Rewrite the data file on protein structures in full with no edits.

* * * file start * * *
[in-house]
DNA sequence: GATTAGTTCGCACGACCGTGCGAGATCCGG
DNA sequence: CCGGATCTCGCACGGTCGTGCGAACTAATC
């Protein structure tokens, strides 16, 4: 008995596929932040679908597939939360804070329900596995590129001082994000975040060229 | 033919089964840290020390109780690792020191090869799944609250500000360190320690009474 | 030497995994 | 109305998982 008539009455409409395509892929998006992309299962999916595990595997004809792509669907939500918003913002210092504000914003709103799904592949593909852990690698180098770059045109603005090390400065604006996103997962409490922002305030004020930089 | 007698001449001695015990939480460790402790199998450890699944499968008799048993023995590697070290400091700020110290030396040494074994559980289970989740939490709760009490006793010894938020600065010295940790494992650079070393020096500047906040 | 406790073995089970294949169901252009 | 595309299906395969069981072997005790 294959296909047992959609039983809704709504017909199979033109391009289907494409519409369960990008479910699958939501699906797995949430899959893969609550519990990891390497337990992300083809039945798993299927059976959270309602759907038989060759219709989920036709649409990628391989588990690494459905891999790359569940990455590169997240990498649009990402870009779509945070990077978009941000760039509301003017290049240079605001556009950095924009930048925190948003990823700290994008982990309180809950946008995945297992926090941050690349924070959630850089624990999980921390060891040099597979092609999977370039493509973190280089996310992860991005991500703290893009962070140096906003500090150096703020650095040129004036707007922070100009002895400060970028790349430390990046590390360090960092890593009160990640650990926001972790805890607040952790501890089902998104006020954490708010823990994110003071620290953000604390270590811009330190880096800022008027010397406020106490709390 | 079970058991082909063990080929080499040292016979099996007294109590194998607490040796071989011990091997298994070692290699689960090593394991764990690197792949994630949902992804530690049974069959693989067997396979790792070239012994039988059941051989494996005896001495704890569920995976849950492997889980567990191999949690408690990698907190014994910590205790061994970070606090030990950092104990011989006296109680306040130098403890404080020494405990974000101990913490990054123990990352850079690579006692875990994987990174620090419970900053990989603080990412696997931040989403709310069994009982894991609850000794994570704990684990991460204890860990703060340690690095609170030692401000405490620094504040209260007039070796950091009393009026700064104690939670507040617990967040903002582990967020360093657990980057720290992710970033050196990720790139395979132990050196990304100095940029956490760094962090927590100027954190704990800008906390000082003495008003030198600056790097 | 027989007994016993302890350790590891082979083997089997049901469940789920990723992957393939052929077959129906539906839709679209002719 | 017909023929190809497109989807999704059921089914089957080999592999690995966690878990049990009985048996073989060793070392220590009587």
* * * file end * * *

[in-house]
DNA sequence: GATTAGTTCGCACGACCGTGCGAGATCCGG
DNA sequence: CCGGATCTCGCACGGTCGTGCGAACTAATC
């Protein structure tokens, strides 16, 4: 008995596929932040679908597939939360804070329900596995590129001082994000975040060229 | 033919089964840290020390109780690792020191090869799944609250500000360190320690009474 | 030497995994 | 109305998982 008539009455409409395509892929998006992309299962999916595990595997004809792509669907939500918003913002210092504000914003709103799904592949593909852990690698180098770059045109603005090390400065604006996103997962409490922002305030004020930089 | 007698001449001695015990939480460790402790199998450890699944499968008799048993023995590697070290400091700020110290030396040494074994559980289970989740939490709760009490006793010894938020600065010295940790494992650079070393020096500047906040 | 406790073995089970294949169901252009 | 595309299906395969069981072997005790 294959296909047992959609039983809704709504017909199979033109391009289907494409519409369960990008479910699958939501699906797995949430899959893969609550519990990891390497337990992300083809039945798993299927059976959270309602759907038989060759219709989920036709649409990628391989588990690494459905891999790359569940990455590169997240990498649009990402870009779509945070990077978009941000760039509301003017290049240079605001556009950095924009930048925190948003990823700290994008982990309180809950946008995945297992926090941050690349924070959630850089624990999980921390060891040099597979092609999977370039493509973190280089996310992860991005991500703290893009962070140096906003500090150096703020650095040129004036707007922070100009002895400060970028790349430390990046590390360090960092890593009160990640650990926001972790805890607040952790501890089902998104006020954490708010823990994110003071620290953000604390270590811009330190880096800022008027010397406020106490709390 | 079970058991082909063990080929080499040292016979099996007294109590194998607490040796071989011990091997298994070692290699689960090593394991764990690197792949994630949902992804530690049974069959693989067997396979790792070239012994039988059941051989494996005896001495704890569920995976849950492997889980567990191999949690408690990698907190014994910590205790061994970070606090030990950092104990011989006296109680306040130098403890404080020494405990974000101990913490990054123990990352850079690579006692875990994987990174620090419970900053990989603080990412696997931040989403709310069994009982894991609850000794994570704990684990991460204890860990703060340690690095609170030692401000405490620094504040209260007039070796950091009393009026700064104690939670507040617990967040903002582990967020360093657990980057720290992710970033050196990720790139395979132990050196990304100095940029956490760094962090927590100027954190704990800008906390000082003495008003030198600056790097 | 027989007994016993302890350790590891082979083997089997049901469940789920990723992957393939052929077959129906539906839709679209002719 | 017909023929190809497109989807999704059921089914089957080999592999690995966690878990049990009985048996073989060793070392220590009587």